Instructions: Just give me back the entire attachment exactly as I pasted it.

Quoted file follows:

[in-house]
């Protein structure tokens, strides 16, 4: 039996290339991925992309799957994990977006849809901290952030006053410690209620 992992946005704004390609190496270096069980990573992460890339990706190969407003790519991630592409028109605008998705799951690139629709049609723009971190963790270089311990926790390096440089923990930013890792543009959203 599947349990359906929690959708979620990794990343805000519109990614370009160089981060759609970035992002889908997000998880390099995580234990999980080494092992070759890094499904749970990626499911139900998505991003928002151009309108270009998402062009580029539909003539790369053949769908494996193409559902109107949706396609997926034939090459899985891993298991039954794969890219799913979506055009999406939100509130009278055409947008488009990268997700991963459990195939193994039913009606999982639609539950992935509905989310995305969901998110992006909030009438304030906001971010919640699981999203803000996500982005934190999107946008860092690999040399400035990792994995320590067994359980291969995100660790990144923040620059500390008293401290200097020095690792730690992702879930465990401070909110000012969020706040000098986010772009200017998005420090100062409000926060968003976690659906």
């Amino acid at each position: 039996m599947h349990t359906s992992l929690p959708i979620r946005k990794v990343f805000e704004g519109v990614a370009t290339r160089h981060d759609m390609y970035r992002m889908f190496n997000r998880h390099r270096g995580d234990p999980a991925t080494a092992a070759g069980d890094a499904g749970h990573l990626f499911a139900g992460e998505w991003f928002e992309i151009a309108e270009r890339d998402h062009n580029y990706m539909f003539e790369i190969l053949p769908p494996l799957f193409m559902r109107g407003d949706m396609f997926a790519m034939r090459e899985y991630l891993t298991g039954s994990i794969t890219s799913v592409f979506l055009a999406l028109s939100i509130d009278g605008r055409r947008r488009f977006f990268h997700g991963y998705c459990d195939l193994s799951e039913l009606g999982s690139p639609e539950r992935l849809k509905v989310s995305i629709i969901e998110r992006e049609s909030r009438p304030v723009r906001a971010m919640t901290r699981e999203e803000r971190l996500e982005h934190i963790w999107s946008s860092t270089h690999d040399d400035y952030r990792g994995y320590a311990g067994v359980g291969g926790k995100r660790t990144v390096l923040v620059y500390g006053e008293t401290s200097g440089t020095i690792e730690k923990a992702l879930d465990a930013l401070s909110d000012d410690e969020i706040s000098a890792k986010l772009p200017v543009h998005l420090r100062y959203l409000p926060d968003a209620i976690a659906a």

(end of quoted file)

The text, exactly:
[in-house]
């Protein structure tokens, strides 16, 4: 039996290339991925992309799957994990977006849809901290952030006053410690209620 992992946005704004390609190496270096069980990573992460890339990706190969407003790519991630592409028109605008998705799951690139629709049609723009971190963790270089311990926790390096440089923990930013890792543009959203 599947349990359906929690959708979620990794990343805000519109990614370009160089981060759609970035992002889908997000998880390099995580234990999980080494092992070759890094499904749970990626499911139900998505991003928002151009309108270009998402062009580029539909003539790369053949769908494996193409559902109107949706396609997926034939090459899985891993298991039954794969890219799913979506055009999406939100509130009278055409947008488009990268997700991963459990195939193994039913009606999982639609539950992935509905989310995305969901998110992006909030009438304030906001971010919640699981999203803000996500982005934190999107946008860092690999040399400035990792994995320590067994359980291969995100660790990144923040620059500390008293401290200097020095690792730690992702879930465990401070909110000012969020706040000098986010772009200017998005420090100062409000926060968003976690659906």
């Amino acid at each position: 039996m599947h349990t359906s992992l929690p959708i979620r946005k990794v990343f805000e704004g519109v990614a370009t290339r160089h981060d759609m390609y970035r992002m889908f190496n997000r998880h390099r270096g995580d234990p999980a991925t080494a092992a070759g069980d890094a499904g749970h990573l990626f499911a139900g992460e998505w991003f928002e992309i151009a309108e270009r890339d998402h062009n580029y990706m539909f003539e790369i190969l053949p769908p494996l799957f193409m559902r109107g407003d949706m396609f997926a790519m034939r090459e899985y991630l891993t298991g039954s994990i794969t890219s799913v592409f979506l055009a999406l028109s939100i509130d009278g605008r055409r947008r488009f977006f990268h997700g991963y998705c459990d195939l193994s799951e039913l009606g999982s690139p639609e539950r992935l849809k509905v989310s995305i629709i969901e998110r992006e049609s909030r009438p304030v723009r906001a971010m919640t901290r699981e999203e803000r971190l996500e982005h934190i963790w999107s946008s860092t270089h690999d040399d400035y952030r990792g994995y320590a311990g067994v359980g291969g926790k995100r660790t990144v390096l923040v620059y500390g006053e008293t401290s200097g440089t020095i690792e730690k923990a992702l879930d465990a930013l401070s909110d000012d410690e969020i706040s000098a890792k986010l772009p200017v543009h998005l420090r100062y959203l409000p926060d968003a209620i976690a659906a």